Behind the Curtain

    This curatorial concept is for three photographers working with very different subjects, but that in some ways have similarities. Tom White and Efraim Moskovics have a strong filiation or affiliation with the subjects and worlds in which they are working within.  This allows them to have a uniquely intimate perspective on a milieu that is often out of sight for most of us.  Yet there is the outsiders perspective, from being a photographer, but also because of their subject position in relation those they photograph.
     Efraim, from a Hasidic background is trapped between two worlds as his beliefs and orientation often differs from those he has to interact with everyday.  Bringing out historical aspects of faith with modernism, he draws attention to processes and abstraction. His work is self-conscious and challenges, as Adorno has characterised, conventional surface coherence and appearance of harmony. 
         Tom, having trained in the fine arts and painting has crafted his technique, so that the eye goes back and forth between the different aspects of composition, colour, light and shade.  He awakens our senses in such a way that we can experience the subjective phenomenon of “being there”, a kind of immediacy, yet still an outsider.  
       Olivia similarly offers us a private view, the people she is photographing are disarmed, relaxed, humorous aware of their limitations imposed upon them, yet, letting their human spirit come through, so that we are instantly transported to our own kitchens, living rooms, bathrooms, bedrooms.  It is this private and removed, yet intimate and familiar that unites these three photographers.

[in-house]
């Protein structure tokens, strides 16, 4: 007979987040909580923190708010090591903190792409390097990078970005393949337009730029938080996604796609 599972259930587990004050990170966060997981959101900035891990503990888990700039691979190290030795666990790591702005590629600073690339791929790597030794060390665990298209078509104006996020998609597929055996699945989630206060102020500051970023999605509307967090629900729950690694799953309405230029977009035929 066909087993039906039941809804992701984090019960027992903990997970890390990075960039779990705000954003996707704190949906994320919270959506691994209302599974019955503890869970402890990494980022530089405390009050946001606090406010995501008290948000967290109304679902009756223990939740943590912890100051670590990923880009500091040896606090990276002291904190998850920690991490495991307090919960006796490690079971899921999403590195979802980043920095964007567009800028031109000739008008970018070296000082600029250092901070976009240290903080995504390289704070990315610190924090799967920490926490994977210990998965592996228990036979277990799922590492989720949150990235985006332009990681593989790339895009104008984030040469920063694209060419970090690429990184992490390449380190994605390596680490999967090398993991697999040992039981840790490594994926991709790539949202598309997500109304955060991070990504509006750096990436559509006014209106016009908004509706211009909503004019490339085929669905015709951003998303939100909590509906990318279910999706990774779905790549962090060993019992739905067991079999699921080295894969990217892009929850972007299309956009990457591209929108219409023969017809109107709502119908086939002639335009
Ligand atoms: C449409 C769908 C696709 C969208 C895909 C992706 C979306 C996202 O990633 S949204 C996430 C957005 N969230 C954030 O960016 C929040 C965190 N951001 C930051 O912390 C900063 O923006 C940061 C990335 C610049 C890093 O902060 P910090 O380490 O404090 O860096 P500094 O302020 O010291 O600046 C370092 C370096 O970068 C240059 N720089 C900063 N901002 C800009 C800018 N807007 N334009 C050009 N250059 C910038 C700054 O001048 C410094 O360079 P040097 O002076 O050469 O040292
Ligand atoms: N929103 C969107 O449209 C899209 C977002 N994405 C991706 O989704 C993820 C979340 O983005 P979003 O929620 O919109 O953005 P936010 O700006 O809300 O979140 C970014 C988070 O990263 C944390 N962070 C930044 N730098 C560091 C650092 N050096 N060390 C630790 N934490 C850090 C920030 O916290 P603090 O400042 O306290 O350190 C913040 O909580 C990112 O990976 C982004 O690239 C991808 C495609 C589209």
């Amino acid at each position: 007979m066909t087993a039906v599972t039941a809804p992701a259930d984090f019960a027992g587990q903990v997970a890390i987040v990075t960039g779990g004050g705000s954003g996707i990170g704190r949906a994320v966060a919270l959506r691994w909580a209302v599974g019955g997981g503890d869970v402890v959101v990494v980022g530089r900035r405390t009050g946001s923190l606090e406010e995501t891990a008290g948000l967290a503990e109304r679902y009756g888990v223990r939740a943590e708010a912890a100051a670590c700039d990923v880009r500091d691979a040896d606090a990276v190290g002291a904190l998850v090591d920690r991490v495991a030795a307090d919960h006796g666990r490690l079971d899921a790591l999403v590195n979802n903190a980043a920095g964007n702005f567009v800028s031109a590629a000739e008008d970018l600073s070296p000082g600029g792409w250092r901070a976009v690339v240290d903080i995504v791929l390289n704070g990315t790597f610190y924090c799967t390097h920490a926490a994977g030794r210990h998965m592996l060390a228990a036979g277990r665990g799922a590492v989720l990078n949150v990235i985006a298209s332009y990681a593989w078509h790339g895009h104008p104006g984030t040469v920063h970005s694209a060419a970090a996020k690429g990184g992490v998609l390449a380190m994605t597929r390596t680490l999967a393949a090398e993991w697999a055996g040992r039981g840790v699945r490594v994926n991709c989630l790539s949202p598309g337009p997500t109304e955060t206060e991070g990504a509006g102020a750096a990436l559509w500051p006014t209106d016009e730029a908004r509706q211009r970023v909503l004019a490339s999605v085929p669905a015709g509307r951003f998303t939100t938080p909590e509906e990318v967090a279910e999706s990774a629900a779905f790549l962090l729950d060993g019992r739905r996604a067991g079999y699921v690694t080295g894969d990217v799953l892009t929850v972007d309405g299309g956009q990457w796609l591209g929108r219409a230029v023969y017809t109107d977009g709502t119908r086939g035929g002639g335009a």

I envisage Efraim`s photographs in large prints.  Here seemingly everyday rituals and objects are seen in a new way.  Is the man davening (praying) or hiding behind his prayer scarf? The juxtaposition reveals ambiguity and the precarious balance and witty allusion to both.  It is is not to make these subjects superficial or to ridicule, quite the opposite it is, like Magritte, to convey poetic imagery.  They evoke mystery and you may ask when you see these pictures, “What does this mean”? but like mystery itself you may have to keep asking this question because these photographs infer to the unknowable.
For these photographs they would be smaller that would form a collage of anonymity and in a mass of celebration, that religion so often brings us to, away from a sense of individuality.  To become human is to become individual, Clifford Geertz once expounded (1973:52)  Yet the crucial individual distinction and diversity disappear as individuals are de-centered from analysis, dissolved into various systems of convention which are said to be operating through them, constituting their beings.  In short individuals become collective constructs.  Efraim`s photography reveals this and so the positioning of his photography would in the one instance allow for detailed, up-close viewing, and then on the other, a mass of photographs depicting rituals where the viewers, like their subjects could feel dizzy and in the anonymity.  The photographs could also be positioned in a round spheric frame, like a large and thick tube in which viewers can step inside to experience walking round feeling the dizzying effect.
           Tom`s photographs have a humanising effect on the workers in which he is depicting.  There is a sense that their work is their craft and you are allowed into the studio, whether that be a street, a kitchen or a living room of a hard-working Korean family. 

The lack of individuality that late capitalism allows people, Tom`s photographs seem to be giving it back to them.  They are no longer devoured by the system, they are honored, but not in a glorifying way, but more as if in a manner that is curiously looking into their world, without disrupting it too much, but patiently observing as their self-hood as it emerges from universes of discourse reflecting social positions (Berger 1970: 375).

They are emerging determined, upright and dignified through their own individuality, yet still working toward the collective.  Workers spaces would be alluded to by their tools being a part of the exhibition allowing  you to enter into their “studio” and experience their masterpieces or ready-mades for your desirable, consumable pleasure, indexing your position in a late capitalist society.